Chipmunk Mooch

Chipmunk Mooch

One of the challenges of camping/backpacking in the Olympic National Park is keeping food away from mice, jays and ground squirrels or chipmunks. While the park requires bear-proof containers or elaborate hanging rituals to keep food away from the black bears, the same containers also protect your food from the smaller critters like the Townsend’s Chipmunk shown here. (in some areas raccoons and crows are even bigger pests)

Critters on the Trail

Olympic Marmot in the Trail

These two photos were from the same hike, the same day. Below shows hiking the Hayden Pass Trail (in Olympic National Park) … and you can see a momma bear and cub crossing the hillside just below the large rock outcrop. On the other side of the pass we had an Olympic Marmot on the trail … and we were very glad it was a marmot and not a momma bear and cub. (neither bear nor marmot attacked)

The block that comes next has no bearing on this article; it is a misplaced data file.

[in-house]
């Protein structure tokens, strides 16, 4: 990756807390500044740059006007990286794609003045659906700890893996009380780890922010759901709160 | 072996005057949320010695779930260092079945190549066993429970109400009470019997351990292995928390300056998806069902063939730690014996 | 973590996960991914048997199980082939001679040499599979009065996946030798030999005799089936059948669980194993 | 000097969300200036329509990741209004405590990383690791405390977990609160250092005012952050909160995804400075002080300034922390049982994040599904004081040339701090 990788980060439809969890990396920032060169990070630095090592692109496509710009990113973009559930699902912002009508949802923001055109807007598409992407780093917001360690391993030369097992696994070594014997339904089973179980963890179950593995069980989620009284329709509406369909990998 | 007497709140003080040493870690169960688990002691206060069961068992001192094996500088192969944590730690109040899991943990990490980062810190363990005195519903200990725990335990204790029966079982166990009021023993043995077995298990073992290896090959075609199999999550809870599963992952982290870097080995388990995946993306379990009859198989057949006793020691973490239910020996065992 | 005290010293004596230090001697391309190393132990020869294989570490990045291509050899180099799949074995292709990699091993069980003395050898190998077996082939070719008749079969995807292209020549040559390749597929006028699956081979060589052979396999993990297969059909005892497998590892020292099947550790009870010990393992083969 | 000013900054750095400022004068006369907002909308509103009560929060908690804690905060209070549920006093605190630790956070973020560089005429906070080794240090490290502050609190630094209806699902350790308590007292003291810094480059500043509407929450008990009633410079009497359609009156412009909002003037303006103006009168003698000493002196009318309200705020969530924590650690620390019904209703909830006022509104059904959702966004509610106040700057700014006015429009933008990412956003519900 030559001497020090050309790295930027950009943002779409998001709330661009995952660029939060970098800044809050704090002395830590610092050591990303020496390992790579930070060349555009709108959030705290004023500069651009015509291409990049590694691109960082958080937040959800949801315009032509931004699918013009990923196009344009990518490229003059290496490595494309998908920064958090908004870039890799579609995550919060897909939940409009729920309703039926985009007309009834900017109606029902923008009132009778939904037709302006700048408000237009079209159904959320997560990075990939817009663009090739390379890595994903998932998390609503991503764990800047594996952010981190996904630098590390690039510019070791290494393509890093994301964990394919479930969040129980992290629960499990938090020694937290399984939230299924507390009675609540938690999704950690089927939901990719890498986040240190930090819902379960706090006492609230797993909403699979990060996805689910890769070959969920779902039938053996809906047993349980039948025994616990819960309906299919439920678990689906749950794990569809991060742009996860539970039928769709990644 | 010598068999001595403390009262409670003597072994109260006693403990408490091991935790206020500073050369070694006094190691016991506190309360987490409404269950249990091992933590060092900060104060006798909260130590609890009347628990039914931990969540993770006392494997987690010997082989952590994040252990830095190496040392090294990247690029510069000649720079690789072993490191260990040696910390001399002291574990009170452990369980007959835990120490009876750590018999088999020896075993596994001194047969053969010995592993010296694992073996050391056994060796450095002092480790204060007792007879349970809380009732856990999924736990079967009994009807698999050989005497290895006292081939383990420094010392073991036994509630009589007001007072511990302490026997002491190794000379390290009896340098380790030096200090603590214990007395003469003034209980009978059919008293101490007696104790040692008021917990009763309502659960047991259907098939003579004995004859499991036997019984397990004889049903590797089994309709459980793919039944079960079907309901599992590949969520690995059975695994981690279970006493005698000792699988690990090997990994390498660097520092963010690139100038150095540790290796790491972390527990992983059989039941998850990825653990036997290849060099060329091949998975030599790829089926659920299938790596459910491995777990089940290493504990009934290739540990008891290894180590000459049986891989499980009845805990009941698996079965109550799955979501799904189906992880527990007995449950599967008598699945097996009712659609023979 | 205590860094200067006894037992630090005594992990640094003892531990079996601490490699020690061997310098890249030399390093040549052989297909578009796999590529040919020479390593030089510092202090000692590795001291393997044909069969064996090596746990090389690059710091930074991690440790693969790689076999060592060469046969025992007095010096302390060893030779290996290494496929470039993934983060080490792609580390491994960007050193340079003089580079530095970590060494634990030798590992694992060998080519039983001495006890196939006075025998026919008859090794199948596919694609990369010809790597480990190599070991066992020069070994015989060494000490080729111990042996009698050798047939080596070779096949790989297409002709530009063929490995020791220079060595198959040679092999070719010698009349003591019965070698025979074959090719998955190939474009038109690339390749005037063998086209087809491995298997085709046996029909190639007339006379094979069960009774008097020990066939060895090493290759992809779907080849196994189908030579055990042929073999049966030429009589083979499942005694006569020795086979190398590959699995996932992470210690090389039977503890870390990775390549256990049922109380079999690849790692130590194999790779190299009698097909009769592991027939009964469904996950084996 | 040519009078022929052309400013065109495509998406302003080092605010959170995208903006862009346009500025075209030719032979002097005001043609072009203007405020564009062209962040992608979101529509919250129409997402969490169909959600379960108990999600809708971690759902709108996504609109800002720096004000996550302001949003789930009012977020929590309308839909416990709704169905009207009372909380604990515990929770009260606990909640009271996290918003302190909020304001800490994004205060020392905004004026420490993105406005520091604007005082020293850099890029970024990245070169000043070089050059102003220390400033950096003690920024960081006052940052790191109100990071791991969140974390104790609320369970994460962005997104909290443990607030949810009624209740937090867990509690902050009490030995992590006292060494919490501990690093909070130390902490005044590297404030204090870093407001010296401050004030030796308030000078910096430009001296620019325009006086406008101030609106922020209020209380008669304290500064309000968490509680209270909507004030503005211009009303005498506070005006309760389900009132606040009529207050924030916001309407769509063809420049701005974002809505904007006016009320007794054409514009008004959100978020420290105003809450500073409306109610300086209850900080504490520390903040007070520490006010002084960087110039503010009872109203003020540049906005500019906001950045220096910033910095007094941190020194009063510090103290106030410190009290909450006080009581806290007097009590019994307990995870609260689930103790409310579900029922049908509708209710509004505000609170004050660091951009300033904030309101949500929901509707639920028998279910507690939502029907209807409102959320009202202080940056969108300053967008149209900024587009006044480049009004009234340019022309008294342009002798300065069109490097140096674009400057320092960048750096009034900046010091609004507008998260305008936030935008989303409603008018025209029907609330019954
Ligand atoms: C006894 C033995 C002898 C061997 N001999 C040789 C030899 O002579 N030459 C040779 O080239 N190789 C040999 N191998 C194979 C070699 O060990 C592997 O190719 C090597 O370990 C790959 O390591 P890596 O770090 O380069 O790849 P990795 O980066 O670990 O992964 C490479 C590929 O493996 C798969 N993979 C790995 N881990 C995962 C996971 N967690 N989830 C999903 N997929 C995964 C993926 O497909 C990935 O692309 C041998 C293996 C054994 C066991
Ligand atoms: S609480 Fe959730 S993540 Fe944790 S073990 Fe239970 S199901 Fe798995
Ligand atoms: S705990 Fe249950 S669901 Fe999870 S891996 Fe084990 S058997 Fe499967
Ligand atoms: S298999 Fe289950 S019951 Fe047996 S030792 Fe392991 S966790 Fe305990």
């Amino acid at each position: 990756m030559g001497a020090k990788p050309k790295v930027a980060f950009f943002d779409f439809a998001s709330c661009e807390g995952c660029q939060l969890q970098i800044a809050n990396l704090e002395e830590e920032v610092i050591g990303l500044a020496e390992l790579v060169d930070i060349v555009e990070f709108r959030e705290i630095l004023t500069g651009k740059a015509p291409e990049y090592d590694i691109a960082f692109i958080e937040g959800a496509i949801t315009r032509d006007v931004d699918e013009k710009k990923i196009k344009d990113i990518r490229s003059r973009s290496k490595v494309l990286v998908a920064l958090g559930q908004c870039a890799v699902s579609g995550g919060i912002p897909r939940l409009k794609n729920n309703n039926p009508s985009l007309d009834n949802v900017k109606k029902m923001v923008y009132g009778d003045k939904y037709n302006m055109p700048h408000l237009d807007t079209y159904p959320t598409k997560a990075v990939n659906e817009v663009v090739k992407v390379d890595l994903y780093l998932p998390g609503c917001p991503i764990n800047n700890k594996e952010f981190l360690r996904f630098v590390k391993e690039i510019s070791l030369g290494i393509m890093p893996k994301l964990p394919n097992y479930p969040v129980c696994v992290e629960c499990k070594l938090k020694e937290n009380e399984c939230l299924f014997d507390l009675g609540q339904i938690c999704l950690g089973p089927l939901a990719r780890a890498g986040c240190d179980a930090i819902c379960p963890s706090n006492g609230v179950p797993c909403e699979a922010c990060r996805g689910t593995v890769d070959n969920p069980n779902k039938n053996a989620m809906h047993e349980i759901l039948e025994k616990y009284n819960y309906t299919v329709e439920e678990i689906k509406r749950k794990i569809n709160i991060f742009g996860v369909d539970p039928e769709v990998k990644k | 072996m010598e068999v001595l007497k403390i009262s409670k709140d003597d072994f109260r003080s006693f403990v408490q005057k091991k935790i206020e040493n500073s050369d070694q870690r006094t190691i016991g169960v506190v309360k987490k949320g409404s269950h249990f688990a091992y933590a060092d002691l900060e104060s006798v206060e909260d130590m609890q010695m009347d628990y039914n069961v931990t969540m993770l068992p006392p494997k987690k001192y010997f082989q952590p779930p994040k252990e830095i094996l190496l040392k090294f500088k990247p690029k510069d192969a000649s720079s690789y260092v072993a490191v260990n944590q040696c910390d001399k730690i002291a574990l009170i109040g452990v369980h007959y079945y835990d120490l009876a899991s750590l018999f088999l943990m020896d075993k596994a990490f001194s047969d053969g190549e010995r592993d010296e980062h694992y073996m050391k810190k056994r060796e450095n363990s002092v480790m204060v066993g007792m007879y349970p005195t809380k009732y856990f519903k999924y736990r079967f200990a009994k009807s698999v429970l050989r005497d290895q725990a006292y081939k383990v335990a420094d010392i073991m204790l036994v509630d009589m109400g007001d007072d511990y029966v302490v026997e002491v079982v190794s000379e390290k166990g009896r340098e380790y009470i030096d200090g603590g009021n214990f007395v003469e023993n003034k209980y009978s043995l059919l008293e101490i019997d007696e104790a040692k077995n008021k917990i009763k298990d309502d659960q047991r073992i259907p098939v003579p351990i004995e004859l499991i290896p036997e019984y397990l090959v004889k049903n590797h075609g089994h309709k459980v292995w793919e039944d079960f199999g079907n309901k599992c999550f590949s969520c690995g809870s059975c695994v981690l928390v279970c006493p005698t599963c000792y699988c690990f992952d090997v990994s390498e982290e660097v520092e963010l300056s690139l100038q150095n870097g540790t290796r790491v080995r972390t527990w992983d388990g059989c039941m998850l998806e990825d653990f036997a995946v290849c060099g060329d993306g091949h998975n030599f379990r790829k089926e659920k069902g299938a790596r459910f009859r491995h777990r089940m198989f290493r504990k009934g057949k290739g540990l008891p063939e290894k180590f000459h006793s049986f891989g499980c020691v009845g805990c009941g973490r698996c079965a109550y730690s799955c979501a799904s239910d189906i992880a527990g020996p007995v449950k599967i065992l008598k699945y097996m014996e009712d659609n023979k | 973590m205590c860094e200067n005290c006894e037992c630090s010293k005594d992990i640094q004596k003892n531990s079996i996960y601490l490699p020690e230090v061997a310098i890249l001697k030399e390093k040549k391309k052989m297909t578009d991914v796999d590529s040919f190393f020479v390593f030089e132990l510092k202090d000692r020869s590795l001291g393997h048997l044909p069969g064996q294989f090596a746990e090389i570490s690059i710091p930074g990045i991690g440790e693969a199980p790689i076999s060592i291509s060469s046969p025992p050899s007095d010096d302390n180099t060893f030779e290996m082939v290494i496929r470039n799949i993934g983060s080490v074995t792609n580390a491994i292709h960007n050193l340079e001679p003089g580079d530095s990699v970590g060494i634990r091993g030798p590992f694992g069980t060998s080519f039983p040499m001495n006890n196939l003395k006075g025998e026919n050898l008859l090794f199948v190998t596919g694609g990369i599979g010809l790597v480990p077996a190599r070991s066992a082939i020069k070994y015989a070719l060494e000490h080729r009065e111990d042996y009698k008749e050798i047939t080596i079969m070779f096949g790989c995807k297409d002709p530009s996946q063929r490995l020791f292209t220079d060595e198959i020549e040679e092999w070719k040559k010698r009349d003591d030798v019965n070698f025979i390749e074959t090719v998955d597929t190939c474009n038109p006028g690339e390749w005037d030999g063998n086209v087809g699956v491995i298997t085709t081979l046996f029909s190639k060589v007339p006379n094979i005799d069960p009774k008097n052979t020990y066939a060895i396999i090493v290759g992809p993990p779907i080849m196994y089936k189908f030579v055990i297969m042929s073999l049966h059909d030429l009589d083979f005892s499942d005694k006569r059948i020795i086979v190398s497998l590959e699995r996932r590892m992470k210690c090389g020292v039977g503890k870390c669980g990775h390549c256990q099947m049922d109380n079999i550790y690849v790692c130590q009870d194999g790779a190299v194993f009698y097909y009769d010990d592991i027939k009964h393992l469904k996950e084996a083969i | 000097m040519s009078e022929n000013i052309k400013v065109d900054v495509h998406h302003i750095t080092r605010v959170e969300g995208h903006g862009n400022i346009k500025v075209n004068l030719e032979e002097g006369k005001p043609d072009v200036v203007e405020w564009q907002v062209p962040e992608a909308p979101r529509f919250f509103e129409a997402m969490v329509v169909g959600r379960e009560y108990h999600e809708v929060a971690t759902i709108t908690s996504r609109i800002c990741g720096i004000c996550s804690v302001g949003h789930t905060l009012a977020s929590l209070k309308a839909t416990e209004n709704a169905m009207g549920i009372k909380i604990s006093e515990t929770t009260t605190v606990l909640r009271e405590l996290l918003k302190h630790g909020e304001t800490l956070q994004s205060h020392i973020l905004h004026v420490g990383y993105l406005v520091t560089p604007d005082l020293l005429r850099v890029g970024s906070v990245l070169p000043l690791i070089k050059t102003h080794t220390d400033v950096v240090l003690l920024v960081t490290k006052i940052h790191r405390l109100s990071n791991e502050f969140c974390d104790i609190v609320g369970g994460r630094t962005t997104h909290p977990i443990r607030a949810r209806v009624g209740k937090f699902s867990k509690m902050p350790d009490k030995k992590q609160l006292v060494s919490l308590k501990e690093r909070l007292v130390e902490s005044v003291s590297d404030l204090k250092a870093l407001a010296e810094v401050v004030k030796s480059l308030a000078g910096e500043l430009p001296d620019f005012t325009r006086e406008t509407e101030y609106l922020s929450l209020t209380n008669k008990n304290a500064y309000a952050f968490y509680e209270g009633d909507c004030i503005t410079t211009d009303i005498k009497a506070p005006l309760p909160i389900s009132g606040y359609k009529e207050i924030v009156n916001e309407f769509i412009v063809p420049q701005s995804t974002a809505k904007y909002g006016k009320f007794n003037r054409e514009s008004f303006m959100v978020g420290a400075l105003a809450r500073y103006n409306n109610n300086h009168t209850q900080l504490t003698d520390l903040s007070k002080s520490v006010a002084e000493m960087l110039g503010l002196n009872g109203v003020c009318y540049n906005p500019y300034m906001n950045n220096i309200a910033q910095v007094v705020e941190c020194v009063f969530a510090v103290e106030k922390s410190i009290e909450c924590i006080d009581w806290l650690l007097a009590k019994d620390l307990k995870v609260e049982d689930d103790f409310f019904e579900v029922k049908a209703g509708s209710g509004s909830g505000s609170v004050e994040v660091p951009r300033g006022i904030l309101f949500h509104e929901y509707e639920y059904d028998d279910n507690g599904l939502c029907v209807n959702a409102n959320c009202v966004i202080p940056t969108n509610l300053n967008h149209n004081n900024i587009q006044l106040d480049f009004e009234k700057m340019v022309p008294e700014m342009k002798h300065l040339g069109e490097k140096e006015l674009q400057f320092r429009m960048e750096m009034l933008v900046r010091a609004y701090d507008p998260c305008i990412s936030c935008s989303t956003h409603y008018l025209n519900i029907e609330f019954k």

Hayden Pass Trail (with Momma Bear and cub)

From Worst to Best

Cat Basin in Fog

These photos are from a long ago hike. One of the toughest days I have had backpacking … the “off trail” traverse from Appleton Pass to Cat Basin in the Olympic National Park. As we struggled across the side hill, the clouds came in and our visibility dropped. While we were on the sidehill, there was no real chance of losing our way, since we could just keep the uphill side to our right, until we ran into the Cat Basin Trail that comes in from the High Divide. We were tired and set up camp in a small flat spot above the trail. We were sorta miserable and thought the spot was one of the worse we had camped in. But in the morning, the cloud was gone and we were looking directly down into Cat Basin and a herd of a hundred or so Olympic Elk. It went from one of the worse camps we had to one of the best … in a few hours.

Elk in Cat Basin

Young Buck

Young Buck

This young buck was not shy, because it has lived its life in the National Park, where there isn’t any hunting allowed … so humans aren’t recognized as ‘the enemy’.

Deer Pests

Deer Pest

Port Townsend has a large deer population. Or, a large population of normal size deer.

This one spends his days hanging out in one of the cemeteries, eating flowers off the graves. And there aren’t any natural predators (except cars) in town, so the population keeps expanding. Hard to see how a natural balance will be established.

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